The Reason for Time
by Mary Burns
The summer of 1919 was a dramatic one, even by Chicago standards: a dirigible, the Wingfoot Express, crashed in the Loop; riots broke out after a racial incident at the 29th Street beach; six-year-old Janet Wilkinson went missing; strikes and lockouts broke out across the city; and the Spanish Influenza continued to claim victims here, across the country, and around the world.
Gary Krist told the tale of these “12 days of disaster” in his highly acclaimed 2011 book, City of Scoundrels. Author Mary Burns tackles this remarkable stretch in her latest novel, The Reason for Time.
Set over the course of a matter of days in the summer of 1919—July 21 to July 30—The Reason for Time is told by one Maeve Curragh, an Irish immigrant living with her sister Margaret in a shabby boarding house for women. The novel opens as Maeve witnesses a blimp fall out of the sky and crash into flames, right into the Illinois Trust and Savings Bank, killing thirteen people. Maeve, walking nearby on Jackson Boulevard among the throngs leaving work for the evening, suffers a cut on her neck from some sort of debris, leaving her with a story of her own on that notable day.
A news junkie, Maeve scours late and morning editions for news of the crash—as she does for the rest of the week, which has no shortage of alarming headlines: the blimp, the riots, the strikes, the Wilkinson story. As it turns out, the week is a momentous one for Maeve as well.
Where Krist reported the events of the time, Burns takes a different tack, imagining how the week unfolded during the life of one individual. It’s a compelling angle. That week in July was much more than just the story of the thirteen who lost their lives when the blimp crashed into the bank, much more than the story of the transit strikers who risked their jobs, much more than the story of the hundreds of rioters who tore through the streets of Chicago, even more than poor Janet Wilkinson’s story. Indeed, millions of Chicagoans had their own stories of that week.
Maeve drives this story, recounting the strange days that would forever change her life. From her goings-on while working at the Chicago Magic Company to her involvement with the charming streetcar conductor Desmond Malloy, Maeve lives her own life—a life at once ordinary and remarkable—while the city reels in tumult.
Burns blends fact and fiction in The Reason for Time, a day-by-day account of these strange days colored by attention-grabbing headlines that heighten the tension. Maeve is drawn to these loud headlines, shouted breathlessly by newsboys hawking their wares. At the same time, she looks inward, contemplating the events that are shaping—and have shaped—her own world. As such, the story is both fevered and thoughtful as the days unfold, a well-paced work that ebbs and flows with just the right amount of tension.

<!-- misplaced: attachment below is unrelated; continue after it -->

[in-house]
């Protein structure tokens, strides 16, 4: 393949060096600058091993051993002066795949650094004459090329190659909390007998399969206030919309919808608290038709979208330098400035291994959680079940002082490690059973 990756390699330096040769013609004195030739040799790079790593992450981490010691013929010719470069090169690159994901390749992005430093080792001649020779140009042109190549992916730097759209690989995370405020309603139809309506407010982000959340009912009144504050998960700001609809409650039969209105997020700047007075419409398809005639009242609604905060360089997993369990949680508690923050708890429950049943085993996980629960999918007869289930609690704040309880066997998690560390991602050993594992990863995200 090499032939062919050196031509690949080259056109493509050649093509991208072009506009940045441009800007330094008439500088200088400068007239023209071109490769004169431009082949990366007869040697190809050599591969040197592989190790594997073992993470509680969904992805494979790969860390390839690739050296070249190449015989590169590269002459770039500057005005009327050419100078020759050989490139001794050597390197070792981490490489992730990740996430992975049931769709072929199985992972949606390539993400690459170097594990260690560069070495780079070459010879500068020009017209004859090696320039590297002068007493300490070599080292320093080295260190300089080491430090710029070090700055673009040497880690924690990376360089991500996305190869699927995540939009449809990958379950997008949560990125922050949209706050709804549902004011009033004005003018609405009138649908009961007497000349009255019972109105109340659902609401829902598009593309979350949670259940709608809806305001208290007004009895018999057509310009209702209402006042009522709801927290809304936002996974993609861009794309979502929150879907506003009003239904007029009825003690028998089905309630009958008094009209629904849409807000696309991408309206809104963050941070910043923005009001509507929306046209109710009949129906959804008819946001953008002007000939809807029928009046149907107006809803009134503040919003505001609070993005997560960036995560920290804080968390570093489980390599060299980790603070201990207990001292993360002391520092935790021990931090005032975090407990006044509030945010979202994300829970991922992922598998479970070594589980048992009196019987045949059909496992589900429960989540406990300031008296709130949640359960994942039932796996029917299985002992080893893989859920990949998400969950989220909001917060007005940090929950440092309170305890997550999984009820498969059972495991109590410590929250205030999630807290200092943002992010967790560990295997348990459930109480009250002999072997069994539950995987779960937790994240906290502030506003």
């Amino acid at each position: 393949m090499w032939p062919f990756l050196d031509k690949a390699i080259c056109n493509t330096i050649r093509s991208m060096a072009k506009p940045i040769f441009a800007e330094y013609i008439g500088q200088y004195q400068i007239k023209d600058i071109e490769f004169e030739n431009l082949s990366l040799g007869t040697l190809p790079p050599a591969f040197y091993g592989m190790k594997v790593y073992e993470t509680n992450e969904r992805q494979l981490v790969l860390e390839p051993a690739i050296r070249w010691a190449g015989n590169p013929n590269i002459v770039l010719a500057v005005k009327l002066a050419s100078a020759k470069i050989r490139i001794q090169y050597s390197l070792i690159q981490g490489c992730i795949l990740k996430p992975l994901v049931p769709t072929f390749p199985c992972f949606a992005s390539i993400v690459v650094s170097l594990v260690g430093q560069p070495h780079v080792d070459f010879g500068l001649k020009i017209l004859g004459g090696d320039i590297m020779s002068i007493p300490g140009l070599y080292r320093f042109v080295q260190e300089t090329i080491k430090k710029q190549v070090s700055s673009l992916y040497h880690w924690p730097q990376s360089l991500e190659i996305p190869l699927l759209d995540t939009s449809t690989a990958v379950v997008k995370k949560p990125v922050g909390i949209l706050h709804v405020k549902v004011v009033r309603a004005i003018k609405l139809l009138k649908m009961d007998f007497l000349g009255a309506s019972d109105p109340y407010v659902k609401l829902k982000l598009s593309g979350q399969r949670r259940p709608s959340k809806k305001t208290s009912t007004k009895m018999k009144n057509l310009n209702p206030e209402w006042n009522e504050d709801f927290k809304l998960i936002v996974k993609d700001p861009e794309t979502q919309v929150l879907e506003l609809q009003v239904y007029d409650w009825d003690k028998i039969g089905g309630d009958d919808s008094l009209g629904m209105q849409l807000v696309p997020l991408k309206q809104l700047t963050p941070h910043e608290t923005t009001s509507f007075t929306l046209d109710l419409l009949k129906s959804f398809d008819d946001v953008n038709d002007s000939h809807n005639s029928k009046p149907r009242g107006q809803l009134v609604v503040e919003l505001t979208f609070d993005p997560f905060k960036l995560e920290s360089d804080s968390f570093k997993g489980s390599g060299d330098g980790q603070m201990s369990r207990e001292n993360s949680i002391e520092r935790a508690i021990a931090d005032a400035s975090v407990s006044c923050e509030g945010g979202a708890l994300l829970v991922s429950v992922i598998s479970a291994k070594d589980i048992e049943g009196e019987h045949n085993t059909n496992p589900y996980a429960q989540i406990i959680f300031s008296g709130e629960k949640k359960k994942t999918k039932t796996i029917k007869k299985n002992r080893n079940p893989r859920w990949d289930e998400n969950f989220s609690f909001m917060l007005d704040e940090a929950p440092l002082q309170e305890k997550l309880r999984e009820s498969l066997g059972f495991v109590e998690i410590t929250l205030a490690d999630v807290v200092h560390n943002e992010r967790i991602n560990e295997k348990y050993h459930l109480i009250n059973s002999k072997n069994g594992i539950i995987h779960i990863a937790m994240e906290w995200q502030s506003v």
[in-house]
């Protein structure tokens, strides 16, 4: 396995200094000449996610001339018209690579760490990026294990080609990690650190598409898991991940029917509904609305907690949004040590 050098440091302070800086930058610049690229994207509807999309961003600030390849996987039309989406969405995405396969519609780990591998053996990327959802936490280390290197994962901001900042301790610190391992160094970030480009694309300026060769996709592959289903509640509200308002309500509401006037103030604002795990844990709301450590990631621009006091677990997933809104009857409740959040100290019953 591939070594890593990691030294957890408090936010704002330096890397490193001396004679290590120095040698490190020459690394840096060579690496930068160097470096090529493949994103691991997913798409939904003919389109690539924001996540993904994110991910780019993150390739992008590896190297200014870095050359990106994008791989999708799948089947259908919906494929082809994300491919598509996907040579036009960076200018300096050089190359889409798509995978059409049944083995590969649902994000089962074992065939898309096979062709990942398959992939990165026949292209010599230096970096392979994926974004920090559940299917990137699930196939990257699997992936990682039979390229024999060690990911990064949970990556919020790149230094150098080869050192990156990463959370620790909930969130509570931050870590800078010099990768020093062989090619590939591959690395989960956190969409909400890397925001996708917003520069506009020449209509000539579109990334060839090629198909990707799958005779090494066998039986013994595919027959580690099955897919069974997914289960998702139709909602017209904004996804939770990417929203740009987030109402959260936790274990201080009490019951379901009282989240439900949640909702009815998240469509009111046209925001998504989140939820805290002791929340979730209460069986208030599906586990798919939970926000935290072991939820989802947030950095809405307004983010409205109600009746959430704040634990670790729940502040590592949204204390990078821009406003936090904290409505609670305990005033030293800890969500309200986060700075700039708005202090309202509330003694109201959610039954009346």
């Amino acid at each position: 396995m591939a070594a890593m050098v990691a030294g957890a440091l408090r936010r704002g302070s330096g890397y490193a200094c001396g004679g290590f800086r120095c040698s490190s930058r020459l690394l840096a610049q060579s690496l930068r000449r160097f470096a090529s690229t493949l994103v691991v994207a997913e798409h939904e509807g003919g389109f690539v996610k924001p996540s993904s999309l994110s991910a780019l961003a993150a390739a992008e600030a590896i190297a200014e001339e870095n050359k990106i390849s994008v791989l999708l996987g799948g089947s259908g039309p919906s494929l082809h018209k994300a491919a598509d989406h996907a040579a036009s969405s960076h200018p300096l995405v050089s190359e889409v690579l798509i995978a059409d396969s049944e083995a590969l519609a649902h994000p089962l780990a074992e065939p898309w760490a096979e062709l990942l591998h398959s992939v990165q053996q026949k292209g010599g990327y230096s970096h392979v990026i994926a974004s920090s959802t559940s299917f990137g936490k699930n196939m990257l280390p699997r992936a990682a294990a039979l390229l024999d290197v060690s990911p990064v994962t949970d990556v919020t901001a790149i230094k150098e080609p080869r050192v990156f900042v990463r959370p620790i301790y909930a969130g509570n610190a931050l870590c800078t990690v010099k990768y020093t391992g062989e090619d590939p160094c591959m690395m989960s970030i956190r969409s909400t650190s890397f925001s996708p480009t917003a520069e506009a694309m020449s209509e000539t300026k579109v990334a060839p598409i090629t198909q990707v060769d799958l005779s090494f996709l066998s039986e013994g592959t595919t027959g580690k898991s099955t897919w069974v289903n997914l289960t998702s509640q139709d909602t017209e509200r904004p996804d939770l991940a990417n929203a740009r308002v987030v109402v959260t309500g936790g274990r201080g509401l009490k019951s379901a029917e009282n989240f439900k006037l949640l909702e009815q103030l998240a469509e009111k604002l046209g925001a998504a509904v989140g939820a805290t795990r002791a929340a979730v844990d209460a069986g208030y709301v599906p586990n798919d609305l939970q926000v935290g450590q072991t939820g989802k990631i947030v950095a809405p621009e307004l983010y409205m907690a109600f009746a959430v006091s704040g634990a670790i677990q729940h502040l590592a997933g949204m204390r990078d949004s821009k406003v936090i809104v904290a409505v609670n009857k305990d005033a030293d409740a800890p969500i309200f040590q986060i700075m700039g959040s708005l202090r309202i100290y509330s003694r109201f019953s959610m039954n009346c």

Packed with detail, The Reason for Time is told in Maeve’s Irish dialect, full of contemporary idioms. Maeve’s voice has a distinct rhythm all its own, which can be difficult to decipher at first, but in the end lends the story a rich authenticity. Maeve herself feels real as well, a complex character full of hope and savvy, flawed but not too flawed, doing whatever it takes to survive the immigrant life in a tough, dirty, bustling big city. A spirited, spunky young woman, Maeve is not perfect. But she is likable, and her story is compelling… Compelling, if not a wee bit predictable. One might say predictable with a twist. It’s not too difficult to see where Maeve’s story will end, although Burns somehow manages to make the ending still feel surprising. Even if some readers might be a step ahead of the plot, The Reason for Time is still satisfying.
Full of history, local color, compelling characters, and a complex storyline, The Reason for Time is a quick read, but one that lingers and makes one wonder about the many other stories that could be told of that tumultuous summer of 1919.
April 2016, Allium Press of Chicago
$16.99, paperback, 216 pages
—Reviewed by Kelli Christiansen